This patent application also relates to the and commonly-assigned U.S. application Ser. No. 10/674,770, filed Sep. 30, 2003, and entitled “Video Recorder,” of which the “Brief Summary Of The Invention” section and the “Detailed Description of the Invention” section are incorporated herein by reference.

BACKGROUND OF THE INVENTION

1. Field of the Invention

This invention generally relates to image analysis and, more particularly, to image compression using adaptive coding.

2. Description of the Related Art

Prior art video security systems are not always effective. Whether the prior art video security system utilizes older, analog video cassette tapes, or more recent digital technologies, often times these prior art security systems do not capture important images that help resolve security situations. The older, analog video cassette-based systems, for example, produce hours of usually unimportant video. If a security situation arises, time and resources are squandered while the video tapes are manually reviewed for important information (e.g., the identity of a thief). Even the newer, digital surveillance technologies, using computer intelligence to isolate “important events,” often fail to capture information that can resolve security situations. By the time the computer intelligence has determined that something “important” is occurring, revealing information (such as the thief's face) has not been saved. There is, accordingly, a need in the art to capture video/audio data for improved surveillance needs, a need for producing surveillance data that does not require a large amount of time for manual review, and a need for improved recording of video and/or audio data that is compatible with digital technologies.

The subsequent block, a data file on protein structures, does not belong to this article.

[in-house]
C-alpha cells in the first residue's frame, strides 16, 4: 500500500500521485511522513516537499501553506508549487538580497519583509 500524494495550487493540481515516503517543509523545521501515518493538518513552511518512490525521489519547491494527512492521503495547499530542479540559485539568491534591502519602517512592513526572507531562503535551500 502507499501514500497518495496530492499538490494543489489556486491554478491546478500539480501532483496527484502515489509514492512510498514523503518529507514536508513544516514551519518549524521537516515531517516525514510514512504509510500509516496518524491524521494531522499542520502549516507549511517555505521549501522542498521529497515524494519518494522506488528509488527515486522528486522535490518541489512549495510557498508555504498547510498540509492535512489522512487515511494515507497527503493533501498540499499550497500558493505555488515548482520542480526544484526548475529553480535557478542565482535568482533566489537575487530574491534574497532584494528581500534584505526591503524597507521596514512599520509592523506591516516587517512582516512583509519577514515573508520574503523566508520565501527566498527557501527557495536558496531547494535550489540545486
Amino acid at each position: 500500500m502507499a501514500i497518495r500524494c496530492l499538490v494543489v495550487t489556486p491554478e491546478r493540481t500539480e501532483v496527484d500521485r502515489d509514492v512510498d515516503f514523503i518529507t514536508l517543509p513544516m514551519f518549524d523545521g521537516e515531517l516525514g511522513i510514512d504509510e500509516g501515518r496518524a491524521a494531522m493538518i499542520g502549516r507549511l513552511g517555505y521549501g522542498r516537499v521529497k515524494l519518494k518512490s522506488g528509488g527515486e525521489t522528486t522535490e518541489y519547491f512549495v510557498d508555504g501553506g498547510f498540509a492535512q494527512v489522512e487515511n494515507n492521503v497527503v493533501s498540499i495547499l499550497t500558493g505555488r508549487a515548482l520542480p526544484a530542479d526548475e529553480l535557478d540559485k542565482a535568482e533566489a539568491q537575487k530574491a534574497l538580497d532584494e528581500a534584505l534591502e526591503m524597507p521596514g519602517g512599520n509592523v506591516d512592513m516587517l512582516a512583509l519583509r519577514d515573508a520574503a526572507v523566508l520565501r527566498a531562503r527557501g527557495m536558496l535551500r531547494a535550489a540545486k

BRIEF SUMMARY OF THE INVENTION

The aforementioned problems, and other problems, are reduced by a video recorder. This invention provides methods, apparatuses, computer programs, and computer program products for digitally recording video and/or audio data of an event. This invention provides digital storage of visual and aural data for improved quality and for simplified manipulation. Because this invention provides digital storage, the video and/or audio data may be formatted and presented on many different hardware and software systems (e.g., computers, personal digital assistants, cell phones, tablets, and other communications devices). The digital nature of the data may also be communicated in real-time, or near real-time, to monitoring agencies, law enforcement agencies/authorities, and other entities. This invention thus provides a simple, convenient, and effective means of storing and of communicating video and audio data.

The video recorder of this invention can record “backwards in time.” That is, this invention provides time-delayed video and audio data. The video recorder stores video and audio data in a loop buffer. The loop buffer stores video and audio data for a predetermined duration or elapse of time. Because the loop buffer stores anywhere from a few seconds to several minutes of video data, the loop buffer, at any one time, provides data from a time recently preceding the recorded event. The loop buffer thus provides both real-time and time-delayed video and audio data of the event captured by the camera. As this patent will further explain, this “time-delayed” video and audio data may be very useful for security and surveillance uses.

This invention discloses methods and apparatuses for recording video data of an event. Some of the apparatuses include a video recorder. The video recorder includes a processor communicating with memory. The memory stores audio and/or video data of an event. The video data includes a series of picture frames. A set of rules is also stored in the memory. The set of rules specifies either i) multiple regions of interest and/or ii) multiple regions of disinterest within a single picture frame. The set of rules dynamically varies a bitrate of the audio/video data associated with each region of interest and with each region of disinterest. The audio/video data is stored in the memory according to the bitrate specified by the set of rules.